The report opens with the statement that “Scotland is in the midst of a drugs crisis” and then sets out a range of areas requiring action at both UK and Scottish levels.
The Committee notes that the UK Government treats drugs as a criminal justice matter, yet the evidence “overwhelmingly shows that the current approach is counterproductive”. They call for the UK government to adopt a public health approach to drugs, transferring responsibility from the Home Office to the Dept. for Health and Social Care.
In line with the proposed public health approach, the Committee recommends that key equality legislation should be revised to provide ” full protection for people with problem drug use.”
The report acknowledges that safe drug consumption facilities “are proven to reduce overdoses, drug deaths, blood-borne virus infection rates, and public injecting”. The Committee expresses disappointment that the Home Office has blocked plans to open such facilities in Scotland and calls on the UK Government to either bring forward enabling legislation or devolve the necessary powers to the Scottish Government.
Informed by international evidence and the experience of smaller, local schemes in the UK the Committee recommends the decriminalisation of possession of small amounts of drugs for personal use. They describe this as “a pragmatic response to problem drug use, and an effective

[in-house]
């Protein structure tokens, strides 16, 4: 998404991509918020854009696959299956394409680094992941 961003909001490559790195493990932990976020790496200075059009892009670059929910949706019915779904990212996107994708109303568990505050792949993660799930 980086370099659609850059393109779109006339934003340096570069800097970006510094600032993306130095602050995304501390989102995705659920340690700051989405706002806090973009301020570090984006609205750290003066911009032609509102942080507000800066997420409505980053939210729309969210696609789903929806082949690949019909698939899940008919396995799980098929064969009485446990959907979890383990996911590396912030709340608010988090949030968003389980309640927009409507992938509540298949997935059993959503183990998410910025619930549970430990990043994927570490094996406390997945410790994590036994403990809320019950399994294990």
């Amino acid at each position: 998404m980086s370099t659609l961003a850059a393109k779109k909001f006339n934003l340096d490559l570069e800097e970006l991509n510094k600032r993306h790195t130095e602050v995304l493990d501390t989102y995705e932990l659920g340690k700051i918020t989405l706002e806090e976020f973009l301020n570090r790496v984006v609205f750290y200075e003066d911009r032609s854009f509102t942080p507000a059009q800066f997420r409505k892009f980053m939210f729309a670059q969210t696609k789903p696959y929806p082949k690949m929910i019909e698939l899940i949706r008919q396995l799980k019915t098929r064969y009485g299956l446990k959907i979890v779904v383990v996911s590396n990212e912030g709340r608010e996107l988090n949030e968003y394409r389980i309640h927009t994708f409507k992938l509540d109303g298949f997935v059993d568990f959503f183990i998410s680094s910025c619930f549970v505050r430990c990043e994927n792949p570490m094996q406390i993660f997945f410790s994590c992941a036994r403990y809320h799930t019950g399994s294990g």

way of reducing stigma and encouraging people into treatment.”
The Committee heard that the “Misuse of Drugs Act 1971 is outdated, its classification system is arbitrary, and that it is fundamentally incompatible with a public health approach.”. The report calls for this Act to be “substantially reformed.” (para 68)
There is a call for the UK Government to take an evidence-based approach to drugs policy and accept expert advice, including that provided by the Advisory Council on the Misuse of Drugs (ACMD).
The Scottish Government is encouraged to do more within its existing powers to address problem drug use within devolved areas including mental health, housing, education, community regeneration, policing and justice. Scottish Drugs Forum CEO and DRNS Steering Committee member David Liddell called for this to include “availability of drug-checking services.” (para 70)
If the Scottish Government “wants to call for greater powers to tackle the drugs crisis it must demonstrate that it is doing everything it can within its existing responsibilities, including properly funding health services.” (para 71).
Unless otherwise stated, all quotes above are from the summary provided at page 3 of the full report.
The full report, a list of conclusions and recommendations, and a summary report are available on the Scottish Affairs Committee website.